History of Sign Language

Now I would like to show you the history of the American Sign Language.

Somewhere in the sixteenth Century- Geronimo Cardano, a physician of Padua, in northern Italy, proclaimed that deaf people could be taught to understand written combinations of symbols by associating them with the thing they represented.

1620- Juan Pablo de Bonet published the first book on teaching sign language to deaf people that contained the manual alphabet.

1755- Abbe Charles Michel de L’Epee of Paris founded the first free school for deaf people. He taught that deaf people could develop communication with themselves and the hearing world through a system of conventional gestures, hand signs, and fingerspelling. He created and demonstrated a language of signs whereby each would be a symbol that suggested the concept desired.

1778- Samuel Heinicke established the first public school for deaf people that achieved government recognition. He taught the method of speech and speechreading.

1817- Thomas Hopkins Gallaudet founded the nation’s first school for deaf people, in Hartford, Connecticut, and Laurent Clerc became the United States’ first deaf sign language teacher.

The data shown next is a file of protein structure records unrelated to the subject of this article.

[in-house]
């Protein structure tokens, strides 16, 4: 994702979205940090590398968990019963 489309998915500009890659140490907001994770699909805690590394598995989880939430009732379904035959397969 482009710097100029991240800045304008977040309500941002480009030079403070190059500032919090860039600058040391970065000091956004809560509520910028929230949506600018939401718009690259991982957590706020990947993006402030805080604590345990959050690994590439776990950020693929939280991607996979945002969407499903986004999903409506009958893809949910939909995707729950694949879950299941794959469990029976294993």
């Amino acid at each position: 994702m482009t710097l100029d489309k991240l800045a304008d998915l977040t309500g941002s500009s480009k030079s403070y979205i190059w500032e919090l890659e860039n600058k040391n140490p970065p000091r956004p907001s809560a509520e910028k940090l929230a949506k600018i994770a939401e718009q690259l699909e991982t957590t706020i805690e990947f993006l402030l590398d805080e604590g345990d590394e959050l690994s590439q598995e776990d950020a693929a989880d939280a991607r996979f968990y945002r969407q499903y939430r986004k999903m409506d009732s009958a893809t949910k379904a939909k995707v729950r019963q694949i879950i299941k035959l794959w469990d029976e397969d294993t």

1863- By now 22 schools for deaf people were established throughout the United States.

1864- Gallaudet College, in Washington, D.C., was founded. It now remains to be the only liberal arts college for deaf’ people in the United States and the world.

Now it is the 4th used language in the United States.

Information was received from “The Perigee Visual Dictionary of Signing” by Rod R. Butterworth and Mickey Flodin: link

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Comments

  • granttrotter  On April 10, 2011 at 9:44 pm

    This is interesting. I wouldn’t think it would require a physician to make a proclamation that deaf people could be taught to understand written combinations of symbols by associating them with the thing they represented.

    I’m very surprised that sign language is the fourth-most used language in the United States. After thinking about it, it makes sense because many deaf people may be in places where things are made practical for them, such as Gallaudet College. Another factor is that there aren’t necessarily any visual cues that they’re deaf.

    Thought-provoking stuff!

  • Language  On January 6, 2015 at 7:09 pm

    It’s actually a great and helpful piece of information. I’m glad that you shared this helpful information with us.
    Please stay us informed like this. Thanks for sharing.

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